Gay, JC, Lukens, JN and English, DK (1984). Differential inhibition of neutrophil superoxide generation by non-steroidal anti-inflammatory drugs. Inflammation, 8, 209–222PubMedCrossRefGoogle Scholar
  43. 43.
    Harth, M, Keown, PA and Orange, JF (1983). Monocyte dependent excited oxygen radical generation in rheumatoid arthritis: inhibition by gold sodium thiomalate. J Rheumatol, 10, 701–707PubMedGoogle Scholar
  44. 44.
    Pinals, RS, Kaplan, SB, Lawson, JG and Hepburn, B (1986). Sulfasalazine in rheumatoid arthritis. A double-blind, placebo-controlled trial. Arthritis Rheum, 29, 1427–1434PubMedCrossRefGoogle Scholar
  45. 45.
    Miyachi, Y, Yoshioka, A, Imamura, S and Niwa, Y (1987). Effect of sulphasalazine and its metabolites on the generation of reactive oxygen species. Gut, 28, 190–195PubMedCrossRefGoogle Scholar
  46. 46.
    Prouse, P, Shawe, D and Gumpel, JM (1987). Macrocytic anaemia in patients treated with sulphasalazine for rheumatoid arthritis. Br Med J, 294, 904–905CrossRefGoogle Scholar
  47. 47.
    Muller-Peddinghaus, R and Wurl, M (1987). The amplified chemiluminescence test to characterize antirheumatic drugs as oxygen radical scavengers. Biochem Pharmacol, 36, 1125–1132PubMedCrossRefGoogle Scholar
  48. 48.
    Cuperus, RA, Muijsers, AO and Wever, R (1985). Antiarthritic drugs containing thiol groups scavenge hypochlorite and inhibit its formation by myeloperoxidase from human leukocytes. Arthritis Rheum, 28, 1128–1133CrossRefGoogle Scholar
  49. 49.
    Madhok, R, Capell, HA and Waring, R (1987). Does sulphoxidation state predict gold toxicity in rheumatoid arthritis. Br Med J, 294, 483CrossRefGoogle Scholar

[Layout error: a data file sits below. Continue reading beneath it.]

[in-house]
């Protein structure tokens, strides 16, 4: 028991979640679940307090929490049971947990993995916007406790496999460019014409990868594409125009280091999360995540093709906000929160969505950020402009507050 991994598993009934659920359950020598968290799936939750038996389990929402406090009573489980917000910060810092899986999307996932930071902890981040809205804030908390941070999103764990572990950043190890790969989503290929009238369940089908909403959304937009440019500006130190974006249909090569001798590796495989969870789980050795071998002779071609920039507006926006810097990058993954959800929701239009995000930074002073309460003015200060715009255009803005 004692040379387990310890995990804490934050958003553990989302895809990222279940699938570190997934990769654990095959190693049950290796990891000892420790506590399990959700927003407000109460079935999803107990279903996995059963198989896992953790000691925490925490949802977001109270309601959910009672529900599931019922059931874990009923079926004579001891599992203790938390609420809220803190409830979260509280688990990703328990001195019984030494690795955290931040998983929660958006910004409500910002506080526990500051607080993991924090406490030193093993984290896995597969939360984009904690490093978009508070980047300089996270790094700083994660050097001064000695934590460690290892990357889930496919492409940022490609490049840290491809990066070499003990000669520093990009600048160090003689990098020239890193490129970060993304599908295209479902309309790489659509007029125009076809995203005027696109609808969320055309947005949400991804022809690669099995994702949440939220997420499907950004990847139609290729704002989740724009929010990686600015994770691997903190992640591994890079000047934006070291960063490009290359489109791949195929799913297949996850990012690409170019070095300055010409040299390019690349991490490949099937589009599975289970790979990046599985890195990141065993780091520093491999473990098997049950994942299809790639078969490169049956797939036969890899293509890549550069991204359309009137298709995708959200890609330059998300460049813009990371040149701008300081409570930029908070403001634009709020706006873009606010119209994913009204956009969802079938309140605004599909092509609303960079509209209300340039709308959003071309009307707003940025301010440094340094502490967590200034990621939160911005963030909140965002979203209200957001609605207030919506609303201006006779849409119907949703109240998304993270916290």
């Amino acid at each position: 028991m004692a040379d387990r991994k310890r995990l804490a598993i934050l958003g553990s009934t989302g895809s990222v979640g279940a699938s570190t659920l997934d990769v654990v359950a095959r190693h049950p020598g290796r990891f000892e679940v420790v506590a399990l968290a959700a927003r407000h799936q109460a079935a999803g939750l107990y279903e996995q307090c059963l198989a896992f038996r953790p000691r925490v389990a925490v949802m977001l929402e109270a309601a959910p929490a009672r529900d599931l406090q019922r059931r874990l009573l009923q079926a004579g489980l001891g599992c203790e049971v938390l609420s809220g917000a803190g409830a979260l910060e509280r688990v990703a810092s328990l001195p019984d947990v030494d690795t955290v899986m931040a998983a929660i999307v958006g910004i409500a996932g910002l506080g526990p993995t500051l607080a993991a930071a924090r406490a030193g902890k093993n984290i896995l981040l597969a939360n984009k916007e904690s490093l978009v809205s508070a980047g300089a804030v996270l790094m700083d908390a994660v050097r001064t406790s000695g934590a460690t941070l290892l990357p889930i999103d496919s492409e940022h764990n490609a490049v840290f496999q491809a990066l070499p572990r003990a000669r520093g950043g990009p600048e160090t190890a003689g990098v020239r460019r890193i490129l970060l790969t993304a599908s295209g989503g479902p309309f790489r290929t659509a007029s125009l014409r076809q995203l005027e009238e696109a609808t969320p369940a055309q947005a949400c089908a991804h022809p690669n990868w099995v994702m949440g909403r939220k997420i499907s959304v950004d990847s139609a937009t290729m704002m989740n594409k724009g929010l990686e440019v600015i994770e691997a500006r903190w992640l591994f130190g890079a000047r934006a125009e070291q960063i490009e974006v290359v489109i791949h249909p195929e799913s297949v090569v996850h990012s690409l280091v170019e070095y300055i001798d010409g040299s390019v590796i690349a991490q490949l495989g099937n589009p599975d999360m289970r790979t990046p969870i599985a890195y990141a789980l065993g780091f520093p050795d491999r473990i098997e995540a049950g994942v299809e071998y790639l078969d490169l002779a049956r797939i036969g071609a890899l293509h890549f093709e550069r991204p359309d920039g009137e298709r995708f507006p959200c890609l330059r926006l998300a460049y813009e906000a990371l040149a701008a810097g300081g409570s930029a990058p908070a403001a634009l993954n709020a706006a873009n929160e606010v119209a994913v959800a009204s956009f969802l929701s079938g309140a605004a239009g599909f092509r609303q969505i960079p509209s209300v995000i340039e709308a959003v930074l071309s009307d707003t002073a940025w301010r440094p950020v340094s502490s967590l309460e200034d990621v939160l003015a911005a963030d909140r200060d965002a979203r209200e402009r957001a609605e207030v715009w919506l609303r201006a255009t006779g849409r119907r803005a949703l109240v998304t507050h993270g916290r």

50. 49a.
    Pekoe, G, Van Dyke, K, Peden, D et al. (1982). Antioxidant theory of non-steroidal anti-inflammatory drugs based on the inhibition of luminol-enhanced chemiluminescence from the myeloperoxidase reaction. Agents Actions, 12, 371–376PubMedCrossRefGoogle Scholar
  51. 50.
    Staite, ND, Messner, RP and Zoschke, DC (1985). In vitro production and scavenging of hydrogen peroxide by D-penicillamine. Arthritis Rheum, 28, 914–921PubMedCrossRefGoogle Scholar
  52. 51.
    Corey, EJ, Mehrotra, MM and Khan, AU (1987). Antiarthritic gold compounds effectively quench electronically excited singlet oxygen. Science, 236, 68–69PubMedCrossRefGoogle Scholar
  53. 52.
    Cleland, LG, Betts, WH, Vernon-Roberts, B and Bielicki, J (1982). Role of iron and influence of anti-inflammatory drugs on oxygen-derived free radical production and reactivity. J Rheumatol, 9, 885–892PubMedGoogle Scholar
  54. 53.
    Shimada, O and Yasuda, H (1986). Hydroxyl radical scavenging action of tinoridine. Agents Actions, 19, 208–214PubMedCrossRefGoogle Scholar
  55. 54.
    Sugioka, K, Shimosegawa, Y and Nakano, M (1987). Estrogens as natural antioxidants of membrane phospholipid peroxidation. FEBS Lett, 210, 37–39PubMedCrossRefGoogle Scholar
  56. 55.
    Parke, AL (1985). Rheumatoid arthritis and oral contraceptives. Intern Med, 6, 105–111CrossRefGoogle Scholar
  57. 56.
    Halliwell, B, Gutteridge, JMC and Blake, D (1985). Metal ions and oxygen radical reactions in human inflammatory joint disease. Phil Trans R Soc, Lond, B, 311, 659–671CrossRefGoogle Scholar
  58. 57.
    Giordano, N, Sancasciani, S, Borghi, C et al. (1986). Antianaemic and potential antiinflammatory activity of desferoxamine: possible usefulness in rheumatoid arthritis. Clin Exp Rheumatol, 4, 25–29PubMedGoogle Scholar
  59. 58.
    Poison, RJ, Jawad, ASM, Bomford, A et al. (1986). Treatment of rheumatoid arthritis and desferoxamine. Q J Med, N.S., 61, 1153–1158Google Scholar
  60. 59.